Andalusia. A region apart but a region very much a part. Where would Spain have been without Andalusia? Arguments can rage about the origins of flamenco - and they do - but it is Andalusia which takes the honour. The vibrancy of the dance and music helped to make Spain. In the eyes of the world, it was Andalusia which captured the essence of the new tourism. The Costa del Sol, curiously enough, wasn't a focus for the first wave, but Andalusia had exported its vivaciousness, its difference, and it changed Spain forever.
Andalusia may be on the point of changing Spain again. Or is it that it will put it back together? The most that Andalusia might do is reshape Spain's politics. That mould has already been undergoing manipulation, being twisted and distorted by new hands ready to render the old hands redundant. There is further manufacture afoot or in hand. This is breaking the mould of PSOE. Or is it that the mould returns to its original factory settings, not those of times long ago but of times more recent. These were contented times before the new hands started making light work of the outmoded shape PSOE had contorted itself into in peculiar antagonistic alliance with the Partido Popular.
This coming Sunday may well prove to be a defining moment. PSOE's federal committee will meet. It has a choice. It can agree to facilitate the investiture of Mariano Rajoy as prime minister or it can say no to Rajoy. Which way will it go? Andalusia will be all important in the decision.
Andalusia is apart because it is the only region in Spain to have been socialist since democratic regional governments were established. Here is one aspect of its difference, a seemingly curious one, for this is a region of great culture and great cities, apparently overwhelmed by richness to match the richness of that culture. Yet it is comparatively poor. Where would Andalusia be without Spain? It does well from the regional financing system. Very well.
It has a legacy. This is the region where liberalism was born, where the Cadiz Constitution envisaged a new Spain, a more egalitarian Spain, where the fight against Bonaparte was fostered, and where there was the consequent fight against the treacherous Ferdinand VII, who destroyed that movement and condemned Spain to decades of self-destruction. The omens may not sound good.
The new liberalism is one cloaked with conservatism. Andalusia, the nation's power base for PSOE, will decide. The broker of the power is its president, Susana Díaz. Her number two, Juan Cornejo, might just have uttered a statement that will pass into common use as an aphorism. "To govern is as important as leading an opposition." It can be taken to have a double meaning, but the intent is clear. The task of governing will fall to Mariano Rajoy. The opposition, the PSOE opposition, will be empowered by this. It can facilitate investiture, but it holds the power to influence policy. It hopes. Unless it falls apart, shattered by a region apart.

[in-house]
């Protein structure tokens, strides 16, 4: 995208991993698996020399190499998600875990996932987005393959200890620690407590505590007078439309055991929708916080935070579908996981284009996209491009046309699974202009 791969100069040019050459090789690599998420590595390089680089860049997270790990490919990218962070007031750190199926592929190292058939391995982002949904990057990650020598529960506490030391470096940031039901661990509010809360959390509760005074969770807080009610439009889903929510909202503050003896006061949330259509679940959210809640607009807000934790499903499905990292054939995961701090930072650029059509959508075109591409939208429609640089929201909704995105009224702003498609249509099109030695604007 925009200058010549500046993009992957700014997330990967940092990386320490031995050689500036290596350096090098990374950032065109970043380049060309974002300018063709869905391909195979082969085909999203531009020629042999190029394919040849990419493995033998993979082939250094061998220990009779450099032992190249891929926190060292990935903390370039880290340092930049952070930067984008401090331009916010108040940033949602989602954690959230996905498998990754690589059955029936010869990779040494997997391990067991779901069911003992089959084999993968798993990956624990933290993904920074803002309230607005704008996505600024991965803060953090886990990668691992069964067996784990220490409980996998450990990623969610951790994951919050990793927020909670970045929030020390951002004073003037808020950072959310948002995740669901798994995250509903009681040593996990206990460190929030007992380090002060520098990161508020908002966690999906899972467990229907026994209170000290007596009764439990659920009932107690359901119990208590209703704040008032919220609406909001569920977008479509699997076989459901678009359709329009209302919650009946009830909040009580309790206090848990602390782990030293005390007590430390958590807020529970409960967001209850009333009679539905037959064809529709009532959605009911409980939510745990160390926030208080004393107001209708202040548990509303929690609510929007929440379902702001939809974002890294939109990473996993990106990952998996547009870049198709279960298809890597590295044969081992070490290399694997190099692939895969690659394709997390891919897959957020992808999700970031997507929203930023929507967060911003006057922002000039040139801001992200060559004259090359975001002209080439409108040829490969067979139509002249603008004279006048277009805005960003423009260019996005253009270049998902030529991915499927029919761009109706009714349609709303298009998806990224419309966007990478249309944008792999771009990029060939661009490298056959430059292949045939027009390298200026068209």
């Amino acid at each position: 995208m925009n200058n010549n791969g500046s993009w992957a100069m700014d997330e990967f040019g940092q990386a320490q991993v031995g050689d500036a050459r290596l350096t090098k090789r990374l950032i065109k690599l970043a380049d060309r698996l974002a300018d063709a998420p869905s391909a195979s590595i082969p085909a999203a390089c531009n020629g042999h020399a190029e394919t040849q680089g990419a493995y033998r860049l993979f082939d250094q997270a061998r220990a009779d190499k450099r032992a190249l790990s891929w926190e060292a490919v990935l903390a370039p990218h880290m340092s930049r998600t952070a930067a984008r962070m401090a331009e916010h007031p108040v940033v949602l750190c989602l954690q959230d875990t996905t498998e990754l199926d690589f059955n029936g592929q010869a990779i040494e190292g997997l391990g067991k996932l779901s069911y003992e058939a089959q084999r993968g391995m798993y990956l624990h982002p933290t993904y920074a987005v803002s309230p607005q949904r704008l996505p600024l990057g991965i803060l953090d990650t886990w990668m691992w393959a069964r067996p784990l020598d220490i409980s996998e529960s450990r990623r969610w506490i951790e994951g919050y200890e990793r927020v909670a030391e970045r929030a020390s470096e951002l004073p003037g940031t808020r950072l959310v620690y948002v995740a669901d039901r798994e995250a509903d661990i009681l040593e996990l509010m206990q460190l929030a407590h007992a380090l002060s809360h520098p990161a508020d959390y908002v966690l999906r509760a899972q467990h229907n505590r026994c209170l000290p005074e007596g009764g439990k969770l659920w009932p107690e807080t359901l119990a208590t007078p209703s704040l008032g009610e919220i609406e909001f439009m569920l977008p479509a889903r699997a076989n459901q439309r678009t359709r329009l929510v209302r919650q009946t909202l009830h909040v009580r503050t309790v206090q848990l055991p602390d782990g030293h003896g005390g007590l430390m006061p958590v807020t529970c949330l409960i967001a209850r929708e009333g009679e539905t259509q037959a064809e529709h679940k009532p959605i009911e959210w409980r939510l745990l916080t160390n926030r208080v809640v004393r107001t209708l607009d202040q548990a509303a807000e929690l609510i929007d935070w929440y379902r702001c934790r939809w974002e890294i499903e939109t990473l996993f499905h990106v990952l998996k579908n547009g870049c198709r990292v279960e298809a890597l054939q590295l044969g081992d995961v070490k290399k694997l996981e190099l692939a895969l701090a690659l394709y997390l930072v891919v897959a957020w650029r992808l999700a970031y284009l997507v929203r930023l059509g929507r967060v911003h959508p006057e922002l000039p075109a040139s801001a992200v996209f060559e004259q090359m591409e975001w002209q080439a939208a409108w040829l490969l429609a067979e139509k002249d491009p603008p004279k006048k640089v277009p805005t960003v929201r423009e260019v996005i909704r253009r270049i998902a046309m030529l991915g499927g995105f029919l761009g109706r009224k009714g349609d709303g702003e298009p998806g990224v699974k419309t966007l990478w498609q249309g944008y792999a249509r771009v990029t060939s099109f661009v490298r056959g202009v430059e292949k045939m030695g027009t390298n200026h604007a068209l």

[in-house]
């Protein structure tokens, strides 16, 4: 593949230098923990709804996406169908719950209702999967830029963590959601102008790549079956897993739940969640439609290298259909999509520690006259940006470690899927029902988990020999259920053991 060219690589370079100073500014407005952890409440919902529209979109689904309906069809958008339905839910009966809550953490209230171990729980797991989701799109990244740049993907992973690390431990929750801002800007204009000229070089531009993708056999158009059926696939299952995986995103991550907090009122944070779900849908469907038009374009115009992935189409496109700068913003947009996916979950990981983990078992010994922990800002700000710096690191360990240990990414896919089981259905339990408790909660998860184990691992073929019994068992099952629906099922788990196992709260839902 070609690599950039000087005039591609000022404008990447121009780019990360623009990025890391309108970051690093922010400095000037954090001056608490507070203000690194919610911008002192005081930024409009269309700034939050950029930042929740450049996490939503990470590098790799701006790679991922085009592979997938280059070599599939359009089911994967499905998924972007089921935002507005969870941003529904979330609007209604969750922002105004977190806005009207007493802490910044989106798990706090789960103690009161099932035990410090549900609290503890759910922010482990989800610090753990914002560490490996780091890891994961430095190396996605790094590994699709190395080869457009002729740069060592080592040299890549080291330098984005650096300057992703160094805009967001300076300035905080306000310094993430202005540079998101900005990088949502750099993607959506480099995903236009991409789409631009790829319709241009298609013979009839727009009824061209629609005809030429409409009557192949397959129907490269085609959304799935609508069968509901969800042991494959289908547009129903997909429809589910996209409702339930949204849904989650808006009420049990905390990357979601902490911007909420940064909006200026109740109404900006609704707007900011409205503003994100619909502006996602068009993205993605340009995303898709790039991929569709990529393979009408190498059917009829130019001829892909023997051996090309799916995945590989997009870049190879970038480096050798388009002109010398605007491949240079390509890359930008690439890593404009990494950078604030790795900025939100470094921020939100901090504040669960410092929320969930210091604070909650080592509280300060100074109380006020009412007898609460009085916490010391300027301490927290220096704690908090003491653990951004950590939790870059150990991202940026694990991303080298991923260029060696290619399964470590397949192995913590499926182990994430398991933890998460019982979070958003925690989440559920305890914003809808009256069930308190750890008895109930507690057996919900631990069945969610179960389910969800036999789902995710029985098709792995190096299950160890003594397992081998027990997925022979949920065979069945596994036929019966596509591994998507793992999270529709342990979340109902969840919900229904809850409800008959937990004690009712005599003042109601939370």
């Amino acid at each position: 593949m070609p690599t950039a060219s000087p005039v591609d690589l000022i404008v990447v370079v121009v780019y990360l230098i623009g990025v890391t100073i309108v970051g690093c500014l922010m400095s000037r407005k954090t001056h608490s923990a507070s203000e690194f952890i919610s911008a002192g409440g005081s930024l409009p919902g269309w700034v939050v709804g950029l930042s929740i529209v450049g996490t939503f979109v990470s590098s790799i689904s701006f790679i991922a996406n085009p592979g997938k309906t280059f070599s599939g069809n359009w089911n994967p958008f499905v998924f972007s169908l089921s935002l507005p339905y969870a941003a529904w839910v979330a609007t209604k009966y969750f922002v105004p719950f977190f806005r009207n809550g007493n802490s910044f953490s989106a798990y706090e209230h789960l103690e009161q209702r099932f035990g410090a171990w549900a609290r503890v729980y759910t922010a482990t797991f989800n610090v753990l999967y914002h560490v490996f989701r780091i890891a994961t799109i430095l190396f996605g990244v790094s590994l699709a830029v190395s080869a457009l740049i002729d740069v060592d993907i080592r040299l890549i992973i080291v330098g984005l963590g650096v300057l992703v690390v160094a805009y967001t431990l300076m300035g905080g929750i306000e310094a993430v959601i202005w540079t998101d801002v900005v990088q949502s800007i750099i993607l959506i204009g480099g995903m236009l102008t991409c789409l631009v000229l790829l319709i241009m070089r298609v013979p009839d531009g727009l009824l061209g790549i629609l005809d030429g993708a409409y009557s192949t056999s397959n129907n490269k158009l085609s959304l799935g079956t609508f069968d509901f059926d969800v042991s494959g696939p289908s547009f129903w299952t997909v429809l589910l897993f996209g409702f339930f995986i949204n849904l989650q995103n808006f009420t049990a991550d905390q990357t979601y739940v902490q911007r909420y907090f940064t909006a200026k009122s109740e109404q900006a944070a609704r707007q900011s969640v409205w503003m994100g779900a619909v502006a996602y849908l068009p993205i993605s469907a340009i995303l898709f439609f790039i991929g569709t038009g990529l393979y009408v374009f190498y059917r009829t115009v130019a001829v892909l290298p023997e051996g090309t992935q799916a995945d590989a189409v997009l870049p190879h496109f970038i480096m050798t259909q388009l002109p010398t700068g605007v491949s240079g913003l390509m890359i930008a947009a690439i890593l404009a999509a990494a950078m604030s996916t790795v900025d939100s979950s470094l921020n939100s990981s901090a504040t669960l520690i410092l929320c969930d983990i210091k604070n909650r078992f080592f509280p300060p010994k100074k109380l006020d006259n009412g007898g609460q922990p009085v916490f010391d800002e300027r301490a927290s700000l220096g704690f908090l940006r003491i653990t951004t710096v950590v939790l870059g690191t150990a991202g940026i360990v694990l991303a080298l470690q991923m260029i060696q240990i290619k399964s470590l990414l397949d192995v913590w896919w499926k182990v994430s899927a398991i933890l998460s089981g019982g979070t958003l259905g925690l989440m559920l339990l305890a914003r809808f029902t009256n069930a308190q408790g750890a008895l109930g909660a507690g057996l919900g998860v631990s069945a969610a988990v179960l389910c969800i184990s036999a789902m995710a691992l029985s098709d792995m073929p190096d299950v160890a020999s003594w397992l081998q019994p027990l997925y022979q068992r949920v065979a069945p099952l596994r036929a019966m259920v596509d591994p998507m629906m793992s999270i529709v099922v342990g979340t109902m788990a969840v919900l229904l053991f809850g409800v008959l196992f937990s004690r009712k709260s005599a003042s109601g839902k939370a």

Díaz and Andalusia are determined that their vision and version of PSOE continues. It is the conservative version, the cosily close to the PP version, one in the name of the nation that it (Andalusia) did so much to bring to the world's attention. The nation is important to Andalusia. Apart but a part, it needs the unity of the nation, not least the greater riches in relative terms that exist elsewhere: Catalonia, the Balearics, for instance.
PSOE in Catalonia, via its first secretary Miquel Iceta, has said that a third election would be preferable to Rajoy. He doesn't, though, see that facilitating Rajoy's investiture will rupture the party and force it apart. The Balearics' Francina Armengol, trapped by the government of her making, thinks otherwise: possibly, or even probably. Tensions could erupt into revolution on Sunday.
Andalusia and its compatriots elsewhere, such as the "managing" leader Javier Fernández of Asturias, have a cunning plan. They will allow the investiture, but it will be support-lite. Eleven deputies in Congress will be put up as the sacrificial lambs. Rajoy would therefore stagger over the finishing-line, ten months after the race started. Who could have ever thought that they might hatch such a plan? Far be it from me, but it was me. I suggested several weeks ago that Pedro Sánchez could have done just that.
But whichever way Sánchez had chosen - and it now seems as if he backed the loser - it was wrong. Or right. He was caught in the vice of his party's enfeeblement. Andalusia, if it indeed plays its eleven-hand gambit, will trust that this will be reversed by the empowerment of highly scrutinising opposition. It will trust and it will hope, but might the consequence be that there is more which is apart? PSOE itself, and never forget Catalonia.